So making sure you are in compliance with 1910.242(b) is truly a life and death situation. Most people believe that lowering the pressure to the blow off device is the only method to keep their operators safe from an air embolism. However this can become a problem when you really need the force of greater than 30 PSIG to complete your operation. We at EXAIR want to give you the flexibility to run at any pressure with out the risk of building that 30 PSI of dead-end pressure! We do this with our line of Intelligent Compressed Air® nozzles! All of EXAIR’s Air Nozzles are designed so that the flow cannot be dead-ended. The fins on the Super Air Nozzles are not only useful in amplifying the force by drawing in ambient air, but they also prevent an operator from completely obstructing the airflow.

Another great example of this is our 2″ Flat super air nozzle. The design not only allows the nozzle to amplify the air flow in the blast of air, the over hang will not let the dead end pressure build as it can escape around the edges and bottom!

2″ Flat Super Air Nozzle

If you’ve got questions about compressed air safety or have an existing blowoff in place that does not adhere to this OSHA directive, give us a call. We’ll be sure to recommend a solution that will keep your operators and wallets safe!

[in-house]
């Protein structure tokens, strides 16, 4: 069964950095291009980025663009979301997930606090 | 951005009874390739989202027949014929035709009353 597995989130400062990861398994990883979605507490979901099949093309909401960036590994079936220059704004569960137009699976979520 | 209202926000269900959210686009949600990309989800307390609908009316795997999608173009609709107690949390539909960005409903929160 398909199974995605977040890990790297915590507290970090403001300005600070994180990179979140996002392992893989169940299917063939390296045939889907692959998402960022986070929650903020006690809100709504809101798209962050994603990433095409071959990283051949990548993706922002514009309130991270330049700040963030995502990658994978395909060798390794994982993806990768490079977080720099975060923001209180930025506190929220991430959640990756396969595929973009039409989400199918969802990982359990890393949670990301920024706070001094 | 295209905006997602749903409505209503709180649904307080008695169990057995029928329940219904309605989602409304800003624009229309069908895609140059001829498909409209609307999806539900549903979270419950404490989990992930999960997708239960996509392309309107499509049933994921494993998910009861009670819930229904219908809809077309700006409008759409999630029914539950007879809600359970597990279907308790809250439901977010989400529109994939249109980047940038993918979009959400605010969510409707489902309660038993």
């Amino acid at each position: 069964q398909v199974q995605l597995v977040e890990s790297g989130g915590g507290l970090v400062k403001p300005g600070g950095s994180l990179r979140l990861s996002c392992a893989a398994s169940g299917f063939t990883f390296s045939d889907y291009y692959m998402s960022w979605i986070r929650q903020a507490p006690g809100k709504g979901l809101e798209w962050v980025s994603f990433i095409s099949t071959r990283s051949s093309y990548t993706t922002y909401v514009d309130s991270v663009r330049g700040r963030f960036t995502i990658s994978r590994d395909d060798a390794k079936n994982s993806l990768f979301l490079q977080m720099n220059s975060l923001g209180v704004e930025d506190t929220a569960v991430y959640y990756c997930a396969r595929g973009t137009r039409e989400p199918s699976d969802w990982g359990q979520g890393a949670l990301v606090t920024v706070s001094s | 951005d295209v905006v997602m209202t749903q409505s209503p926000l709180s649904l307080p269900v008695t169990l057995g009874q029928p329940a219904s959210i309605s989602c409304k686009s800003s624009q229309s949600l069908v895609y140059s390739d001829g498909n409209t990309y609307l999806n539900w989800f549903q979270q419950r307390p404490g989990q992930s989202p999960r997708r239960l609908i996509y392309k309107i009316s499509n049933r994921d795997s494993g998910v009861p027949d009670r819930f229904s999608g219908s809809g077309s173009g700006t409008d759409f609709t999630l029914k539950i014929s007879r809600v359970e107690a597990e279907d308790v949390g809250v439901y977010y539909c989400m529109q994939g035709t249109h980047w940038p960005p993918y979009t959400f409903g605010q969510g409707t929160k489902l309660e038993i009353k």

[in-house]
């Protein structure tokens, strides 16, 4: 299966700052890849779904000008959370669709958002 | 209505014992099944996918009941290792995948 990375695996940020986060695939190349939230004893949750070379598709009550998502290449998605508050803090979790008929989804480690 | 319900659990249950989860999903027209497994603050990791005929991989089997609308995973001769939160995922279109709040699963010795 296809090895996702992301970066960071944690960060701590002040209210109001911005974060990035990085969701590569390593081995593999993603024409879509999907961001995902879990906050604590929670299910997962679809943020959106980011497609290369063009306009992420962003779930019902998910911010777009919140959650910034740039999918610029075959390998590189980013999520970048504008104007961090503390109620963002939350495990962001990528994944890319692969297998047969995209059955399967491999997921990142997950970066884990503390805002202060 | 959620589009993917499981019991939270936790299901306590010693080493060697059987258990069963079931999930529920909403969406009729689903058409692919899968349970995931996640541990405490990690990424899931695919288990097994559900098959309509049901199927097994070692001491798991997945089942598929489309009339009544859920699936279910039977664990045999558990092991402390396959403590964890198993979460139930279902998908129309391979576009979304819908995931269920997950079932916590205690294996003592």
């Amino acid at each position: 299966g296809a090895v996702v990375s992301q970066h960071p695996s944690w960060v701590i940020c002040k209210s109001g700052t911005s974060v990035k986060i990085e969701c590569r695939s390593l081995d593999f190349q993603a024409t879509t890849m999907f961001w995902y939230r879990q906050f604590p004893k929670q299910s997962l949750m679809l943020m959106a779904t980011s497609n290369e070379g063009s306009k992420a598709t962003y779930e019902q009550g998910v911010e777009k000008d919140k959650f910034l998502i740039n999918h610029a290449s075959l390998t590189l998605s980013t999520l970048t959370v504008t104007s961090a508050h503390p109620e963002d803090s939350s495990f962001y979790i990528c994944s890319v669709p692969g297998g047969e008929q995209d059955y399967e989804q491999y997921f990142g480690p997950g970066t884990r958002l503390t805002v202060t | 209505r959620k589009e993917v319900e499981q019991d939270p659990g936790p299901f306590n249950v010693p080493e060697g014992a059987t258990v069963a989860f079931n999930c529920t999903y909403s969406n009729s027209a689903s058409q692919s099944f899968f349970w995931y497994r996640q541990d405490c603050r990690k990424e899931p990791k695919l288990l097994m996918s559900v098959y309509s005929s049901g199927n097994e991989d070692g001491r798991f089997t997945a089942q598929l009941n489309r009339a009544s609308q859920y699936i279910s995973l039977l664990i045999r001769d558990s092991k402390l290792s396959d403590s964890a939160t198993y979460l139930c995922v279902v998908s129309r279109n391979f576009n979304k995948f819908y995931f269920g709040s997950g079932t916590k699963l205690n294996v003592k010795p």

Jordan Shouse
Application Engineer

Send me an Email
Find us on the Web 
Like us on Facebook
Twitter: @EXAIR_JS

3-1/2 EXAIR Pro Tips for Compressed Air Use

EXAIR offers industry leading Intelligent Compresses Air Products. Our products are engineered to comply with all relevant OSHA standards and are CE certified. When you purchase an EXAIR product, be it a Super Air Knife or a brass bulkhead fitting, you are expecting to receive a high quality and high performing product, and you will. If the product is not performing there is a very high probability that the problem is not the product.